Sunday, November 30, 2008

Call to Order

Obviously there are a lot of things that are different between American schools and Filipino schools, the biggest being the use of airconditioning.

I was able to see another big difference on Friday when the school had their Parent Teacher Community Association PTCA meeting. Both countries place great importance in the associations, and wonderful things are done through them, but the way they are conducted is slightly different. This was the schedule of Friday's meeting:

1:30- Time meeting was supposed to start
2:00- Time meeting actually started
2:00-2:15-Opening prayer and playing of National Anthem
2:15-2:30- Discuss how not all the parents are attending and set deadlines for when those who did not show up to pay fines (50 pesos per family).
2:30-2:35- Student comes in sings "How Do I Live Without You?"
2:35-3:00- Discuss the budget (this was all in Cebuano, but it got quite heated... I wish I had paid more attention during language classes)
3:00-3:30- Each teacher (all 6 of them) speak
3:30-3:35- Connie goes up and has to read a speech in Cebuano (again, I wish I paid more attention in language class)
3:35-3:40- Students come in and do a pop dance routine
3:40-4:00- The principal speaks and dismisses the parents.

It was quite interesting! They have the PTCA meeting once a month... here's hoping I won't have to speak again anytime soon!

Tuesday, November 25, 2008

Lost and... Still Lost

I have learned the power of a small Filipino town. I lost my umbrella. I have no idea what happened to it, here yesterday and gone today. I told my host mom #2 it was gone, and she began a search that is so indepth, if she doesn't find my umbrella, she will at least uncovered the mystery of life.

What does this search entail you wonder? Well it began with her texting my co-teacher before I had even walked the 15 minutes to school and telling her that I lost my umbrella. Next, the text approach must have continued to every teacher at the school because throughout the day they all came up to me and asked, "So you lost your umbrella?" Yep, sure did! Even students began to question me about it. With the text approach not bringing any immediate answers, she moved into a groundwork approach: she came to the school. She wanted to know if I had found it yet and continued to tell others that I lost my umbrella. Yep, I sure did! She next moved the groundwork to a new location, the post office, just incase I left it there the other day.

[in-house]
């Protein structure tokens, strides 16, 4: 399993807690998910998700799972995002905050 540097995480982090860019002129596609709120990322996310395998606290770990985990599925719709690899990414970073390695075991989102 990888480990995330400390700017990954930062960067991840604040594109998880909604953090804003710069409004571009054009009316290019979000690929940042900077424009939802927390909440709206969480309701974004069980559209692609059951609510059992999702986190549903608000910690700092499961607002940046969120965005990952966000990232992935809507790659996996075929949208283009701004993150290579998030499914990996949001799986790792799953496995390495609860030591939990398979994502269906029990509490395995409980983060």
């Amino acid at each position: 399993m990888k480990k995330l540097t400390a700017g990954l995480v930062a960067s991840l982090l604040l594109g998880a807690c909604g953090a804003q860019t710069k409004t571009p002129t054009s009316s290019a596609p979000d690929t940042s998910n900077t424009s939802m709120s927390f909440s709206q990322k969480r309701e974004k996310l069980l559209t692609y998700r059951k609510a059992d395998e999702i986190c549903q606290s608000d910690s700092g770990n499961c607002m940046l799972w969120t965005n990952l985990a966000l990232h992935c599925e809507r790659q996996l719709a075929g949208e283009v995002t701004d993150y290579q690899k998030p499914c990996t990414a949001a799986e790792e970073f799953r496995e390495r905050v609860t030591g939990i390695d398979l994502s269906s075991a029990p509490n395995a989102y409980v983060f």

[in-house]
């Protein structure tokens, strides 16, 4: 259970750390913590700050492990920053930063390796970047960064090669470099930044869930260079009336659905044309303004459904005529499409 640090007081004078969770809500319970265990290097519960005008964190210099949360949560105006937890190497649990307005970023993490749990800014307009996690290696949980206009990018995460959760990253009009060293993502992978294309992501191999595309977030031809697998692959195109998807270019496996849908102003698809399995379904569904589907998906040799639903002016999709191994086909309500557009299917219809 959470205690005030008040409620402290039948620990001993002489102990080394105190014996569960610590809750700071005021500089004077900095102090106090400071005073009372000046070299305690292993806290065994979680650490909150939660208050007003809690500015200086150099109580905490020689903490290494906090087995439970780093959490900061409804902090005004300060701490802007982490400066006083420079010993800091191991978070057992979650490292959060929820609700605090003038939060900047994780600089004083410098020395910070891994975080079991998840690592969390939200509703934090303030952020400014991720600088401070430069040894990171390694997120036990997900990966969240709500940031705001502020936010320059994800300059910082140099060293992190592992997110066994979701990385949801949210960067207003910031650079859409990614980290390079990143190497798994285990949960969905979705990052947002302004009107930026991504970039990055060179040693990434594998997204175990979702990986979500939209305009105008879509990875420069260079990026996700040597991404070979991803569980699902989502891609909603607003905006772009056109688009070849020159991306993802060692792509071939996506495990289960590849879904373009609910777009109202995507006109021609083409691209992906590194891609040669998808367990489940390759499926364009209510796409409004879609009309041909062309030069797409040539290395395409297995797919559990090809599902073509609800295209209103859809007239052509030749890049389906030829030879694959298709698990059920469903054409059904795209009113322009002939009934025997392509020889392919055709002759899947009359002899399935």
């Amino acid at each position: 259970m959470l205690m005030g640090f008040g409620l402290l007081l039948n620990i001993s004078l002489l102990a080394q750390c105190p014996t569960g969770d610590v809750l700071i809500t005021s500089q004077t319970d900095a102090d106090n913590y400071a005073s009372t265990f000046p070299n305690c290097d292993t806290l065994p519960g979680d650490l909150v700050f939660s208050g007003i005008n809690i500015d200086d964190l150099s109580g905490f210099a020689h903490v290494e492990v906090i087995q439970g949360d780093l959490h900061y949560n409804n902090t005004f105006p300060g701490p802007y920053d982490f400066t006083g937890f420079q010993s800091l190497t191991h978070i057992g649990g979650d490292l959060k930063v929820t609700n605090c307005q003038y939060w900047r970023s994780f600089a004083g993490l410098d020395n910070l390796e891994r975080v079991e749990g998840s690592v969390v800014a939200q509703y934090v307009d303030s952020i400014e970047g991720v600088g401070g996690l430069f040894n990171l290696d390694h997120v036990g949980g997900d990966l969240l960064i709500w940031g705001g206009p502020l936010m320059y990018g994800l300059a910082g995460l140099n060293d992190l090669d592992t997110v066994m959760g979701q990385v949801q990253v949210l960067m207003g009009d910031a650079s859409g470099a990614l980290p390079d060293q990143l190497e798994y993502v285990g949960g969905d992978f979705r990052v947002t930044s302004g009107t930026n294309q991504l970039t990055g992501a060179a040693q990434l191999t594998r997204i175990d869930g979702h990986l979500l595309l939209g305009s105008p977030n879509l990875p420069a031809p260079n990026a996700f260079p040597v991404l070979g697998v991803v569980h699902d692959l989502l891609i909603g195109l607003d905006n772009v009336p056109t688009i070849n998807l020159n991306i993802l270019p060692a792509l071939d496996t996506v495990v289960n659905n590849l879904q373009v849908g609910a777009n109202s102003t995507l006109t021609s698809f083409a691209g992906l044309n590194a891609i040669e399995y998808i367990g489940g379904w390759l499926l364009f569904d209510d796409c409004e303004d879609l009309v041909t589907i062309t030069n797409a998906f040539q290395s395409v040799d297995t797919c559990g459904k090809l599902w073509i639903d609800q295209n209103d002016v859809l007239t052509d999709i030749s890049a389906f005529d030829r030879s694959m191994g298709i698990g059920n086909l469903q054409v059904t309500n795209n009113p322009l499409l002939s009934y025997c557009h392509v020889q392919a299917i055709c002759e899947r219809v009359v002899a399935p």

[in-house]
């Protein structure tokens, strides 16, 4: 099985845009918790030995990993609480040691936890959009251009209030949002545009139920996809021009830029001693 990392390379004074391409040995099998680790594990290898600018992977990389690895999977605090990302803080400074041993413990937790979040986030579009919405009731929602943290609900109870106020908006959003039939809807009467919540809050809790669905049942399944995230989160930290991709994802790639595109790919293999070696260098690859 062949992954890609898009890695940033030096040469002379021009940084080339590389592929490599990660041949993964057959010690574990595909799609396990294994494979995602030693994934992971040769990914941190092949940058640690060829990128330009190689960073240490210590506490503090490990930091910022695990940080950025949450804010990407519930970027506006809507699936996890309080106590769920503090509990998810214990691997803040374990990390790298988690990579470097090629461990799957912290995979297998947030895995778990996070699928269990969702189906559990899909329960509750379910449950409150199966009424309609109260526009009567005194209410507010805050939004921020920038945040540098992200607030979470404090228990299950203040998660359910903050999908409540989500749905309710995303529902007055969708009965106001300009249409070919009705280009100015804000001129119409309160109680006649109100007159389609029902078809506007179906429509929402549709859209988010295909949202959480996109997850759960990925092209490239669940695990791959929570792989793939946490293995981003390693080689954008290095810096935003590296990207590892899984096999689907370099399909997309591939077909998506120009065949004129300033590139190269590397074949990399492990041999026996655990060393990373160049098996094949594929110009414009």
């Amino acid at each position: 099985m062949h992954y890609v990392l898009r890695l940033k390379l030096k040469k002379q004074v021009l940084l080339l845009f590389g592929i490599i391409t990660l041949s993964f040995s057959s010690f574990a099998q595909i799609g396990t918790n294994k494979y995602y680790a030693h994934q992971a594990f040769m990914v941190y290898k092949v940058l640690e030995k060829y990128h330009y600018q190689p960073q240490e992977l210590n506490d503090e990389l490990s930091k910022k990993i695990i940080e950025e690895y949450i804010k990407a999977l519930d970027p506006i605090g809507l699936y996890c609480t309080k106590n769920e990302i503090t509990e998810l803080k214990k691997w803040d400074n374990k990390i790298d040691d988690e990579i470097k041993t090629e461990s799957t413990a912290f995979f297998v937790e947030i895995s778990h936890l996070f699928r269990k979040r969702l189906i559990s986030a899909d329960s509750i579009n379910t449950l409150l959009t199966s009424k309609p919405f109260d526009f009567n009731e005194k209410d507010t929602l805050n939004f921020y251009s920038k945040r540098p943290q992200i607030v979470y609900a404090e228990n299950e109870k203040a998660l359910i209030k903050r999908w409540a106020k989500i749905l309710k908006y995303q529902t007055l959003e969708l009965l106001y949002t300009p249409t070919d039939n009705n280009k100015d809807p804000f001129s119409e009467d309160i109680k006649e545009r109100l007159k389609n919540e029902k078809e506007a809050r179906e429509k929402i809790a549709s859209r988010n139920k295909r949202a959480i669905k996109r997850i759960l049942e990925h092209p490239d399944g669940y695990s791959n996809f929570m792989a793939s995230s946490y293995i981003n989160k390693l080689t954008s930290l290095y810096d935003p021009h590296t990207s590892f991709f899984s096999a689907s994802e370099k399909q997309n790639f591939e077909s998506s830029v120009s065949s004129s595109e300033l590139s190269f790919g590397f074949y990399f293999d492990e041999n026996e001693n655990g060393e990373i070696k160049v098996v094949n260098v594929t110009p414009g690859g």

As of 6:30 this evening, the umbrella is still missing. I have however discovered the intricate communication networks of a small Filipino town.

Thursday, November 20, 2008

Goal Number 2

So I actually had a real "fuzzy, warm, feel good moment" yesterday. That didn't sound right, I do have a lot of highlights here, don't get me wrong. This moment however will probably always stay with me.

I went the one other American's house last night for his birthday party. We are the only 2 white people in Inopacan, so it's nice to see him every once and a while. He's the only person that gets sarcasm here, and we can joke about things, such as how he's so happy to be an AARP member.

So I was there at his house with a bunch of other neighbors, and there were 3 kids there. I started talking to them, but one little boy was extremely shy. I get this a lot. I finally got the other two to bring him over and he took me hand and had an entire conversation with me. I was so proud of him, and then I completely fell in love with him because he said, "I'm very glad you are the first American I have spoken with." I told him I was glad to be the first American he has ever spoken to.

Many times, I hear a lot of preconceived ideas about Americans. Like we're all rich, we all know Brad Pitt, or we never eat rice. It felt good to accomplish the Peace Corp's second goal: to show the people of your host country what Americans are really like. Plus now I have a new crush :), his name is John Luis... I think.

Wednesday, November 19, 2008

blah blah blah

I really hate it when I can't add pictures to the blog and all my entries consist of is more 'blah blah blah.' I've tried to upload pictures onto blogger, and I guess my Internet connection is too slow to do it, but it works on Facebook. So if you don't have Facebook, and might like to see some of my pictures from the Philippines, just let me know and I'll send you them through an e-mail.


Sige. Here it means, 'okay.' I felt like I was constantly saying it during my co-teaching today, which by the way was my first day doing it at my permament site. I taught with my counterpart, Mila, and had two First Year classes and one Second Year class.

The first First Year went great. The kids in that class seem to really enjoy having an American around and make an effort to get to know me. They seemed to really get the lesson I did on a friendly letter, and that was a great way to start the day. The day quickly went downhill during the second First year class however. They just did not get what I was trying to say. It was kind of a disappointment, but not I at least know that I'll need to try something different next time. The third class I taught, the Second Year one, was again a success. So at least I was able to begin and end on a high note.

As far as life in my permament site goes, it has its ups and downs. Host family #2 is awesome, and try their hardest to help with homesickness. The food is great, and some of the kids are starting to come around and talk more to me. It's a lesson to learn: you can't rush things, sometimes you just have to say, "Sige."